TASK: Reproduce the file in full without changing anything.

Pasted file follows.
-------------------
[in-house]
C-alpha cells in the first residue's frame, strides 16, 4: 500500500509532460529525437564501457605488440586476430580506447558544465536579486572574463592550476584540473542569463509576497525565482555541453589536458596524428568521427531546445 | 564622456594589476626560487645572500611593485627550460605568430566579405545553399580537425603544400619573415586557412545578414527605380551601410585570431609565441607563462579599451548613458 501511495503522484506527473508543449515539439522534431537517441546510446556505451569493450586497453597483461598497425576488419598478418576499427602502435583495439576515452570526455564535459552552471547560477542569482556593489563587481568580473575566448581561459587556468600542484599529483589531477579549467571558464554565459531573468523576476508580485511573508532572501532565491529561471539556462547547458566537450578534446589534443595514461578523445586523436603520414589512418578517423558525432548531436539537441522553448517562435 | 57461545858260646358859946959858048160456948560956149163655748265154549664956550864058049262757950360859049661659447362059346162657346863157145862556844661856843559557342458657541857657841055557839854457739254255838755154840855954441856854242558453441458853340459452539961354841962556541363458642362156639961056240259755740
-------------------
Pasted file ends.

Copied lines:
[in-house]
C-alpha cells in the first residue's frame, strides 16, 4: 500500500509532460529525437564501457605488440586476430580506447558544465536579486572574463592550476584540473542569463509576497525565482555541453589536458596524428568521427531546445 | 564622456594589476626560487645572500611593485627550460605568430566579405545553399580537425603544400619573415586557412545578414527605380551601410585570431609565441607563462579599451548613458 501511495503522484506527473508543449515539439522534431537517441546510446556505451569493450586497453597483461598497425576488419598478418576499427602502435583495439576515452570526455564535459552552471547560477542569482556593489563587481568580473575566448581561459587556468600542484599529483589531477579549467571558464554565459531573468523576476508580485511573508532572501532565491529561471539556462547547458566537450578534446589534443595514461578523445586523436603520414589512418578517423558525432548531436539537441522553448517562435 | 57461545858260646358859946959858048160456948560956149163655748265154549664956550864058049262757950360859049661659447362059346162657346863157145862556844661856843559557342458657541857657841055557839854457739254255838755154840855954441856854242558453441458853340459452539961354841962556541363458642362156639961056240259755740